The concept is pretty much the same when it comes to Editors. You’re working with small programs accessed by commands. Each of the commands executed from the Sector will tell the player what to do. In this example I will use “Comptech V2.1”. The principles are the same, it’s just the names and functions that are different from program to program
This is where the song is arranged. The screen is divided into Track 1, Track 2, Track 3 and the last part is the “Sector”. Since I haven’t fully explored this editor 100% and yeah it’s been long time since I did. I just set up a simple example for this purpose. In Track 1 we’ll play Sector 01 and after it’s reached end, it will loop to Sector 01. The A0 command tells the track arranger to loop. This command can be changed to FF for end, EF to init. etc. It can even transpose a Sector but yeah more about this later on. Track 2-3 are not used.
When we dribble to the Sector part, we see what at first sight might look like hieroglyphs but it’s not that complicated. Let’s come around this with two things in mind. There are two things to keep track of. One is commands and one is notes. The commands are executed with a ., while notes are typed in from C-0 to H-7. The number is octave and the letter is the note, like a piano.
.SND #01 will use sound 01. The .DUR #02 will set the duration, also known as speed. The duration is often equal to frames. So 1 is the fastest and the higher value the slower it will go, with some exceptions. Sometimes when the value extend 7F, it will revert and go slower. C-2 will play note C in octave 2, as well the next will play C in octave 3. When we come to the .GLD, it stands for glide. This command is very useful to add dynamic to a song to make it sounds less “static”, if that’s not the purpose. In this case we set the glide from C-3 to C-5(an octave) at speed 5C. In this case the speed will be fast. We want a relative fast glide. Also, sometimes the glide command can be called slide .SLD, it depends on the editor and what flavor picked.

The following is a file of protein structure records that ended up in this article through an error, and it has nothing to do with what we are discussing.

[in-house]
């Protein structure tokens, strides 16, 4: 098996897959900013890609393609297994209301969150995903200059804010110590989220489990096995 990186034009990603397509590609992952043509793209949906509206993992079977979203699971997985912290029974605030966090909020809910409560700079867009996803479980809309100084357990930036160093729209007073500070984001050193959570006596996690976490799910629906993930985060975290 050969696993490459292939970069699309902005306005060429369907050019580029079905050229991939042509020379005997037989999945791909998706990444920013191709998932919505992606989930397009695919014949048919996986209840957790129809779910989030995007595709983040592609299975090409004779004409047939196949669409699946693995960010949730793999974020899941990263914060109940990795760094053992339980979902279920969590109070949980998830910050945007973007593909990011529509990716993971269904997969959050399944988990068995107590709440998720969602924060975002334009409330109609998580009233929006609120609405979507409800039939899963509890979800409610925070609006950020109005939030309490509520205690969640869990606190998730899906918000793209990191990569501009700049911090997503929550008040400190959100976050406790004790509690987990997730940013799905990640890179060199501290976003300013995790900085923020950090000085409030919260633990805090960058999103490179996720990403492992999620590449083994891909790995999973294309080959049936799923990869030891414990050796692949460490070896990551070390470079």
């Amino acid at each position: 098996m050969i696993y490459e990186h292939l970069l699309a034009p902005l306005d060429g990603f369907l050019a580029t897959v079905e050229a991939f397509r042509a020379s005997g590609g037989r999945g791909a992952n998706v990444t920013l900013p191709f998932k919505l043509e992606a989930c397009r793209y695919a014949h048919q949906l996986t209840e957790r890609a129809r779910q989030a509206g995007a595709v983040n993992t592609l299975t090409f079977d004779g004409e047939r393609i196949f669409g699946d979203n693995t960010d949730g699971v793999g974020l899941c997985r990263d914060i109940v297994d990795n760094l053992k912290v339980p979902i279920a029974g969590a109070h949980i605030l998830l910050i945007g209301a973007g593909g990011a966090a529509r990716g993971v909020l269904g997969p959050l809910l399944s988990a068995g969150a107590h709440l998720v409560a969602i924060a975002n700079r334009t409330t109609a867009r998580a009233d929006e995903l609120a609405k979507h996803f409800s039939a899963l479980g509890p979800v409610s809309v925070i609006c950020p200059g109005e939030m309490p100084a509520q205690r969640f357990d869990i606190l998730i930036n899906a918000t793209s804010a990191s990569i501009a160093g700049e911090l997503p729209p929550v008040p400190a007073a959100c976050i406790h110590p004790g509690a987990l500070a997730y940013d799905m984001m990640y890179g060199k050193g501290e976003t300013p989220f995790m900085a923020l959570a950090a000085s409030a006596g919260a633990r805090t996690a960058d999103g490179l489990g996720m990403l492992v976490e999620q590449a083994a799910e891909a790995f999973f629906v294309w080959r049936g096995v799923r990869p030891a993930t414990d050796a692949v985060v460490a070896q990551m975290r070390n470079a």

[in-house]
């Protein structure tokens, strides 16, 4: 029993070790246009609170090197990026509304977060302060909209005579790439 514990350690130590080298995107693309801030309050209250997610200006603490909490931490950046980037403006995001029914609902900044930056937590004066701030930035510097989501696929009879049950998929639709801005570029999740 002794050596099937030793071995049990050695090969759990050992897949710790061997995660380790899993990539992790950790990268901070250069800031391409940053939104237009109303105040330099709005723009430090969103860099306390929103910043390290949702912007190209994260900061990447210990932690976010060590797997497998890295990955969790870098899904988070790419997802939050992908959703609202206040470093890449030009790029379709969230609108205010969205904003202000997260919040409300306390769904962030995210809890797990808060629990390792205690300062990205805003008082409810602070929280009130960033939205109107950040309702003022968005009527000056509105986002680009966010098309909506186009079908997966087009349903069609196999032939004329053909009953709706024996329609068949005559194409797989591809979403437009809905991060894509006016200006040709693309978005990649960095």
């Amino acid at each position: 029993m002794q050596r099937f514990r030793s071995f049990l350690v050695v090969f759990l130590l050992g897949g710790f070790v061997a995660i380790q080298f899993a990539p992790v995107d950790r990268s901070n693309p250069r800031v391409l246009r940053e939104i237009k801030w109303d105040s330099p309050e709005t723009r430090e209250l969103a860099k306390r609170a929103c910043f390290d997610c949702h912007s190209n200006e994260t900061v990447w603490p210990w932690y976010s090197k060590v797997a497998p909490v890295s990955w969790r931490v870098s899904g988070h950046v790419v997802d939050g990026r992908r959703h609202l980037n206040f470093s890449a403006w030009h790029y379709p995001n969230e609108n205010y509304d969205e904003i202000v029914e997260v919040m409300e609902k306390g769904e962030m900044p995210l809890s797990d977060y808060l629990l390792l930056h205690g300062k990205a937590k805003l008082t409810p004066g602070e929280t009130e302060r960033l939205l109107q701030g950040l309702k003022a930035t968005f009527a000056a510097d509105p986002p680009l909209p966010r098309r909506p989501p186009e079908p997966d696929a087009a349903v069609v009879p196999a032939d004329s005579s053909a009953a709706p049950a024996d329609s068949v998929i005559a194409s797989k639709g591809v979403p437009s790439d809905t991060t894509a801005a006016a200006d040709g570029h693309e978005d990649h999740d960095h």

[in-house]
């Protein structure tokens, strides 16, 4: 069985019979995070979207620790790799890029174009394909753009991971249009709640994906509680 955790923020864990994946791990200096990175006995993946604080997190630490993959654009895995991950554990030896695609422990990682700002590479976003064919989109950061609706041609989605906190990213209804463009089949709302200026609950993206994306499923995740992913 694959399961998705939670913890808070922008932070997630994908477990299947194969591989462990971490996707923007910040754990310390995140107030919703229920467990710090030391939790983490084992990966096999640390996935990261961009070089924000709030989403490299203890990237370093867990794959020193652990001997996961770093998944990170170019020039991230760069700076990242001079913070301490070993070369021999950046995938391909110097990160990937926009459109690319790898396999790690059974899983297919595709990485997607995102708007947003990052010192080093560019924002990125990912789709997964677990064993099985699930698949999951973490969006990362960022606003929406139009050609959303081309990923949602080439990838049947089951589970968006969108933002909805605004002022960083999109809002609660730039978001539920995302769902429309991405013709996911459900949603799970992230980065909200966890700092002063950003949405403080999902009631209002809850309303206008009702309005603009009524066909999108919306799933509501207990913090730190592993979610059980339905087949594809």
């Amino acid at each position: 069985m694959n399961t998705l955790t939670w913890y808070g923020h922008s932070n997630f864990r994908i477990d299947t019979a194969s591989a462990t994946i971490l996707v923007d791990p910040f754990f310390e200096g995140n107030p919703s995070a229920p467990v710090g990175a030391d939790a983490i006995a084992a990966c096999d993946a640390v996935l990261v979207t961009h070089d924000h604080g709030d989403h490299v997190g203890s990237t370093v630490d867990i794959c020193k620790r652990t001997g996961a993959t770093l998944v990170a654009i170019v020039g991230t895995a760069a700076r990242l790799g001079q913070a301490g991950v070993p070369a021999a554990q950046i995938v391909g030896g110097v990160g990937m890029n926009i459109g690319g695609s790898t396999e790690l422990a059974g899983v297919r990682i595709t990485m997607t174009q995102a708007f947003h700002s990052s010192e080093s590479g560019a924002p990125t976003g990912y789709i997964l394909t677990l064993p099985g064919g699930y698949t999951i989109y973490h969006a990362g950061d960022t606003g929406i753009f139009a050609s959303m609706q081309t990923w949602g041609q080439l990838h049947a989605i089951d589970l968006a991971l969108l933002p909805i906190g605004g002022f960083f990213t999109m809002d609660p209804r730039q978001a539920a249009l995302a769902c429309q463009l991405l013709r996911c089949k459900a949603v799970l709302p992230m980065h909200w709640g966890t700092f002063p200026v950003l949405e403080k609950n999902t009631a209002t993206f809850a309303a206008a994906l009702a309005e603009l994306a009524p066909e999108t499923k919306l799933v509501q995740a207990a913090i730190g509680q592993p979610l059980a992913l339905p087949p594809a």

This is how a sound is defined. Again it might look like some kind of deciphering system with all the %10011011. But this are bits used to control the SID Chip directly. It means that if you want to bypass the existing commands you can set the bits directly. Anyhow, let’s go easy and explain the steps used.
Waveon is the actual waveform used and in this case we’re going to use a pulsewave with gate on $41
Waveon Frames define how many frames the waveform should ring, in this case set to $04
Waveoff is the opposite to waveon, it asks what to do when the waveform will do when it’s off, in this case the gate is set to off $40
The following two lines defines the envelope for Attack, Decay, Sustain and Release, in this case we want the sound to start at once so no attack is needed and we want fast decay and sustain and slow release, $0E, $EA
The next five lines are for modulation, it will tell where the main pulse should start and how much addaction, how fast it should raise and how much subtraction, how fast it should fall. In this case we set the pulse to $41, which is quite a nice decay and we wish to rise the pulse $A4 and hold it for around $12 frames, and fall fast and ramp around $12 frames. This is very unique for “Comptech” and might be able to achieve other ways in other flavours of an editor.